Costa didn’t touch her feelings— she’d have felt it— but he didn’t need to. Her reason for this illicit adventure wasn’t a secret. “Aryl,” he said quietly as they resumed the climb, “being passed over the first time you’re old enough doesn’t mean anything. You’re not like me, too heavy for the ropes, slow as a pregnant
Thinking of the fat creature, which hung upside down for most of a season without moving while eggs warmed on her belly, Aryl’s lips twitched. “An aspird’s faster.”
It was true, not everyone could participate in the Harvest.
But Aryl couldn’t fathom why she hadn’t been picked, if Council considered Bern ready. They were reflections of each other. Closer than kin, in many ways. It was only a matter of time. . . .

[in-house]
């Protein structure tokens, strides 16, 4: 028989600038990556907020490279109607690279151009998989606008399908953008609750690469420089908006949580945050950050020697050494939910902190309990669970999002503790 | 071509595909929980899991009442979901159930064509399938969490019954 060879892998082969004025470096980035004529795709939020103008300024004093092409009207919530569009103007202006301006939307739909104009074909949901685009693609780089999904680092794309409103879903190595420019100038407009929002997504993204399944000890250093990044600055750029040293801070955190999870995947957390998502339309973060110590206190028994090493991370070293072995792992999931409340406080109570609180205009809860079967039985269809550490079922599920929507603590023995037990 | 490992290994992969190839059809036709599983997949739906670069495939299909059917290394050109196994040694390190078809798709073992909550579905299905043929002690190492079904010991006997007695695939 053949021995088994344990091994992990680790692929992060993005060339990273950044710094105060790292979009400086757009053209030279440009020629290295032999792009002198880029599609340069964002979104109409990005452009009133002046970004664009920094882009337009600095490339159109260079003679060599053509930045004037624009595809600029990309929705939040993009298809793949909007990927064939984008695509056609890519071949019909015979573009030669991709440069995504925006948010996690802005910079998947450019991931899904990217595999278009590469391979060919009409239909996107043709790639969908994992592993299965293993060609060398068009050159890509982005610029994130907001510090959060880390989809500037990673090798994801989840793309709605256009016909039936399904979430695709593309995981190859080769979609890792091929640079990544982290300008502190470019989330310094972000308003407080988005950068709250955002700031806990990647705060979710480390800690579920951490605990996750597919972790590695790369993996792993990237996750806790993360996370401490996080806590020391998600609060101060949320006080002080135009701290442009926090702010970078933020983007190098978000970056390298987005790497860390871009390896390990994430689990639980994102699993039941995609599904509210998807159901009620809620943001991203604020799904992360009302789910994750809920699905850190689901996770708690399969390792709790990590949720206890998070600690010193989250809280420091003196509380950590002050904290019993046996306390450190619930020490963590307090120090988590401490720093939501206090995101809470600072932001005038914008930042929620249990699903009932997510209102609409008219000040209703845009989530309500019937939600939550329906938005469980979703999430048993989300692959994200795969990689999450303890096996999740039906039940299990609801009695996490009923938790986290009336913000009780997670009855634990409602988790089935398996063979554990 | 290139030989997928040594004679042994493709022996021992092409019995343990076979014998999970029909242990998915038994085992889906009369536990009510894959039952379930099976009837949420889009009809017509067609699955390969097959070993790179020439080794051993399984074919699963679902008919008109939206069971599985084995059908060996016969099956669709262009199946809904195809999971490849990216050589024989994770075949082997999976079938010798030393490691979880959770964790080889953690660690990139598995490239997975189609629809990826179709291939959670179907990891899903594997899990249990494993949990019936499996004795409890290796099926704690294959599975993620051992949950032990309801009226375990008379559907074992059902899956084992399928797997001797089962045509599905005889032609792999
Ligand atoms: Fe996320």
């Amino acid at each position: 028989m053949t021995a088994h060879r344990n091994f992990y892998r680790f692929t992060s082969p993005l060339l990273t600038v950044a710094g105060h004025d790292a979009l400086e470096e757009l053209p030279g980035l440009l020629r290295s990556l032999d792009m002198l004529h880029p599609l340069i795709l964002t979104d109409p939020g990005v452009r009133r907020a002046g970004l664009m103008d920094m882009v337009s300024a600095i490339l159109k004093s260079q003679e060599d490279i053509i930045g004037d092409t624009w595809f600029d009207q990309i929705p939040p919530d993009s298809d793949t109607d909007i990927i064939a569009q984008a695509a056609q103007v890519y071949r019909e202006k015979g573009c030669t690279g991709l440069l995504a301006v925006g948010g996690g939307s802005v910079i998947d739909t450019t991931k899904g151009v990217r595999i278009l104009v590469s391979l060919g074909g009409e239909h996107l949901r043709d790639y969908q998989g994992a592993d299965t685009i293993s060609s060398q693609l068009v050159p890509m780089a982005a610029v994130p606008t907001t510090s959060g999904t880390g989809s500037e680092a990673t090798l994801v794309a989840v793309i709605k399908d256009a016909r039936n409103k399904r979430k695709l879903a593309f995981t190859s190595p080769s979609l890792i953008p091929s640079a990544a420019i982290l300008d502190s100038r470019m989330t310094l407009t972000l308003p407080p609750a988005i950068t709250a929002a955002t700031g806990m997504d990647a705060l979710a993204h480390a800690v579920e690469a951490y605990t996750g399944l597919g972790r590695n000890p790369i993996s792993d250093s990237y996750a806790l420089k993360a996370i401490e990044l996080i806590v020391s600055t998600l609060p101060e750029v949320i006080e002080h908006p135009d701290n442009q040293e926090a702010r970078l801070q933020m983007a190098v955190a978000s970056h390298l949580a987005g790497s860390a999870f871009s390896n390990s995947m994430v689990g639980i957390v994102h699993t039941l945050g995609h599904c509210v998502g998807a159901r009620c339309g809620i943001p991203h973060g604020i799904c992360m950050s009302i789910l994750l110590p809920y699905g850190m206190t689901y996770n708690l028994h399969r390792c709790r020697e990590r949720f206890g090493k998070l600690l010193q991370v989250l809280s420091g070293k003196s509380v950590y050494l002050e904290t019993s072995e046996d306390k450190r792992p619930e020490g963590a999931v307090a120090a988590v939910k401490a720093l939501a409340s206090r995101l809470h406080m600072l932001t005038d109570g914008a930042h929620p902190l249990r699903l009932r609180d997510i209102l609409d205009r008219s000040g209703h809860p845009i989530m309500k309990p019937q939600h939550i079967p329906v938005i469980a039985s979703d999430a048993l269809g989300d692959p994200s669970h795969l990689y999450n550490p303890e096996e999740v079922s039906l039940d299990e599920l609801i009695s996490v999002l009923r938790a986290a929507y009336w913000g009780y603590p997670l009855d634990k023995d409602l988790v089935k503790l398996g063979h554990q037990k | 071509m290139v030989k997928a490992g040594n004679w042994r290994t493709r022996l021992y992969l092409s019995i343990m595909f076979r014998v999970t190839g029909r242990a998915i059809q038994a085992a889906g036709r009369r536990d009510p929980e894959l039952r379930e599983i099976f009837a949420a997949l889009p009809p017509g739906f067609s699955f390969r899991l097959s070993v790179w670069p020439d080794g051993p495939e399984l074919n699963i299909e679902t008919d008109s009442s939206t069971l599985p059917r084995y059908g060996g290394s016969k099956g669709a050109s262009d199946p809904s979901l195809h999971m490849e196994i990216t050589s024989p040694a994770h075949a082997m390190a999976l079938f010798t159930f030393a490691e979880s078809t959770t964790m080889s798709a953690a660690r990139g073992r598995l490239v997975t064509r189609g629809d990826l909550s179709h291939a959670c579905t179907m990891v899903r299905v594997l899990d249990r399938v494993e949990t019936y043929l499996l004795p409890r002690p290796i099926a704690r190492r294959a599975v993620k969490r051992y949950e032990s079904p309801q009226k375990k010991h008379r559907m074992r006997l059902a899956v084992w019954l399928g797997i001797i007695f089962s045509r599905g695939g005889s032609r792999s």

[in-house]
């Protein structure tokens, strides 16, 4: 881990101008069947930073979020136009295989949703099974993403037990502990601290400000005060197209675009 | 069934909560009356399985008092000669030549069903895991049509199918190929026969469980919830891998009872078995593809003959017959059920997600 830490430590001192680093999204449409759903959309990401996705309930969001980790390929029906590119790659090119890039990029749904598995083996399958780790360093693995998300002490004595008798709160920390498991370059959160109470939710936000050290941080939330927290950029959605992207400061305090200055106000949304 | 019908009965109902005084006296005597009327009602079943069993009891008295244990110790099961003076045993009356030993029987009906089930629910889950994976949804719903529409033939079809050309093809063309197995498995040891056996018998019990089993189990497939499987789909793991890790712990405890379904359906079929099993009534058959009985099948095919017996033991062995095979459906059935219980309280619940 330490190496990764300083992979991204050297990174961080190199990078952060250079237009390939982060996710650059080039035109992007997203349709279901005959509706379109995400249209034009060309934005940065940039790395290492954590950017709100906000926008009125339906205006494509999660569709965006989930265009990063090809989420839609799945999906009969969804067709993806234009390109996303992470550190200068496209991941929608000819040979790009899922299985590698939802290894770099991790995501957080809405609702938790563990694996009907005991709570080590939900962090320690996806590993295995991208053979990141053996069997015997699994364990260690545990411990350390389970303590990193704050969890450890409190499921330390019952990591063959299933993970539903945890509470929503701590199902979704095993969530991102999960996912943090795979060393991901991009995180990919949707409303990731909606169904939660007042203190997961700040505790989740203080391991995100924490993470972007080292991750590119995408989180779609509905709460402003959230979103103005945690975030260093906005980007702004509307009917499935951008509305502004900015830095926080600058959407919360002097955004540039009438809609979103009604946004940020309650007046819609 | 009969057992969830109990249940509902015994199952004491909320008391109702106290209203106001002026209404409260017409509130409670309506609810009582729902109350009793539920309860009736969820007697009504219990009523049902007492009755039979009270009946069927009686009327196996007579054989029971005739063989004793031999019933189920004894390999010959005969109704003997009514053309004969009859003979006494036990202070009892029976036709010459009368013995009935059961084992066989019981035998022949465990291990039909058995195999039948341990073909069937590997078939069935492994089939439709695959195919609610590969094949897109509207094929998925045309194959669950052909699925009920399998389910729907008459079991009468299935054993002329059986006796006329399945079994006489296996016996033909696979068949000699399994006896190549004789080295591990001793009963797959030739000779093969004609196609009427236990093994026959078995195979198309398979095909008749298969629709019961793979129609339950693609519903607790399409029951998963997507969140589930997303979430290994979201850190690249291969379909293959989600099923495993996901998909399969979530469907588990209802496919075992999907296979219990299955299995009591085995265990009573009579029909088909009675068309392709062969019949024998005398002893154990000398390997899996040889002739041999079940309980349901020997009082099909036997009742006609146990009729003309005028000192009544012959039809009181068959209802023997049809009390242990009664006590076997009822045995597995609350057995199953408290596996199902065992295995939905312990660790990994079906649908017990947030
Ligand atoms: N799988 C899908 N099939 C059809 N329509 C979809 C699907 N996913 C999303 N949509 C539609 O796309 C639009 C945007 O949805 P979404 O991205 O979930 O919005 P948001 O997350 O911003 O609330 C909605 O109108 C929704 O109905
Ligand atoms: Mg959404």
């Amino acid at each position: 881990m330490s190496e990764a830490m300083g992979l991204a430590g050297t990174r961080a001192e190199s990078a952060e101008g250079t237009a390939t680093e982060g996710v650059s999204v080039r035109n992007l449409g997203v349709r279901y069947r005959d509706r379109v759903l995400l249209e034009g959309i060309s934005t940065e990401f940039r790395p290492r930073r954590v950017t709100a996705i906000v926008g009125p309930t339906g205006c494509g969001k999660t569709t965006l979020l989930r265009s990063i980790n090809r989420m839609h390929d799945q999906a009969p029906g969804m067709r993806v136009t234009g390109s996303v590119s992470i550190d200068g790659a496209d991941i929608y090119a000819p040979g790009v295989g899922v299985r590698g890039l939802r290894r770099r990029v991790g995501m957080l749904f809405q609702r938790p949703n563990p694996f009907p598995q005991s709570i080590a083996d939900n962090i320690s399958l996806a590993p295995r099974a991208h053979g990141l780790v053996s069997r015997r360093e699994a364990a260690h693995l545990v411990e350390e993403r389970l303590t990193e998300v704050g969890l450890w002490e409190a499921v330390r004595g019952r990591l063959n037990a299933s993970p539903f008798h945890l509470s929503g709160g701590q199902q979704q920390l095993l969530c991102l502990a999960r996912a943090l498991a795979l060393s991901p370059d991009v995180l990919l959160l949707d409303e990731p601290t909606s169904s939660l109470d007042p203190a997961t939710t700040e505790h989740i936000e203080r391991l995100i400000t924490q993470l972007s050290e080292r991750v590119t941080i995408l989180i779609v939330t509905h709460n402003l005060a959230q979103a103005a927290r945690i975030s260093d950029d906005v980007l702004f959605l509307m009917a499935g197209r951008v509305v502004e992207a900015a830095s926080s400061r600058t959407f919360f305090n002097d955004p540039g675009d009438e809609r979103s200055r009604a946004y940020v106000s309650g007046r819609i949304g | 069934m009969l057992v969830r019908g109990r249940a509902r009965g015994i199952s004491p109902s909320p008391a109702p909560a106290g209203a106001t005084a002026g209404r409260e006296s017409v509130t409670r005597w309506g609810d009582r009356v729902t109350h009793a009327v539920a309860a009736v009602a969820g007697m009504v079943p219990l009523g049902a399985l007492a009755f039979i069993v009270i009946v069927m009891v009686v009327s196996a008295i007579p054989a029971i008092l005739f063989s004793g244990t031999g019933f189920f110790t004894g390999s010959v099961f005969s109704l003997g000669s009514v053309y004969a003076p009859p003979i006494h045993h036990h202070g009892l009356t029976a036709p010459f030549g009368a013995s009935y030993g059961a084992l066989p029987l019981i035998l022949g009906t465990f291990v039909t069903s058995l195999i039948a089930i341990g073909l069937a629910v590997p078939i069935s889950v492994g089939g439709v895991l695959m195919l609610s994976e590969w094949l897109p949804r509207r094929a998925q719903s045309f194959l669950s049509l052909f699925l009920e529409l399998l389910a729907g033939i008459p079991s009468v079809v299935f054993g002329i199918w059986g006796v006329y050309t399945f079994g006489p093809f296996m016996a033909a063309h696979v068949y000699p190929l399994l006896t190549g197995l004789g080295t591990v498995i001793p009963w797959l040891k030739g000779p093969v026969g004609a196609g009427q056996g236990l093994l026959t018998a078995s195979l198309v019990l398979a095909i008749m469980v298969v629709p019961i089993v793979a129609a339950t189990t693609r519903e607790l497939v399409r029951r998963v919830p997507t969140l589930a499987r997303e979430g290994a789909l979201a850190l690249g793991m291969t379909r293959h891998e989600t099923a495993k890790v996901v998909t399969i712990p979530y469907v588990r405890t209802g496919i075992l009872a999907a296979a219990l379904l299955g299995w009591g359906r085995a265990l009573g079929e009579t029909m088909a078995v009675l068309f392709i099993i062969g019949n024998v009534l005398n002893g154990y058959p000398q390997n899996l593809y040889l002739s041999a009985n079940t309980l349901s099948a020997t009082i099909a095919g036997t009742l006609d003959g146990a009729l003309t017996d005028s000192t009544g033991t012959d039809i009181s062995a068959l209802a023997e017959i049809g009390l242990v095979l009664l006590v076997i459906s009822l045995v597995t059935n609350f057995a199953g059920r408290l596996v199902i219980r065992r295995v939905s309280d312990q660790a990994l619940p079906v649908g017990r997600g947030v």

She felt her cheeks warm and silenced her thoughts. “We’re almost there.”
“How can you—” Costa’s words were swallowed by an undulating moan, so loud it vibrated through the stalk holding them both. It was as if the mountains themselves had cried out. The sound diminished, only to come again.
“The Watchers!” Aryl shouted to be heard. “I told you. The M’hir is coming now! Hurry, Costa!”
She lunged upward. Her brother would have to follow as best he could. Her left hand closed on an
vine, its edges slicing through the skin, the tiny barbs taking hold on flesh beneath. A trap for smaller prey. Aryl tugged her hand free, leaving a splash of red along the green, and continued upward.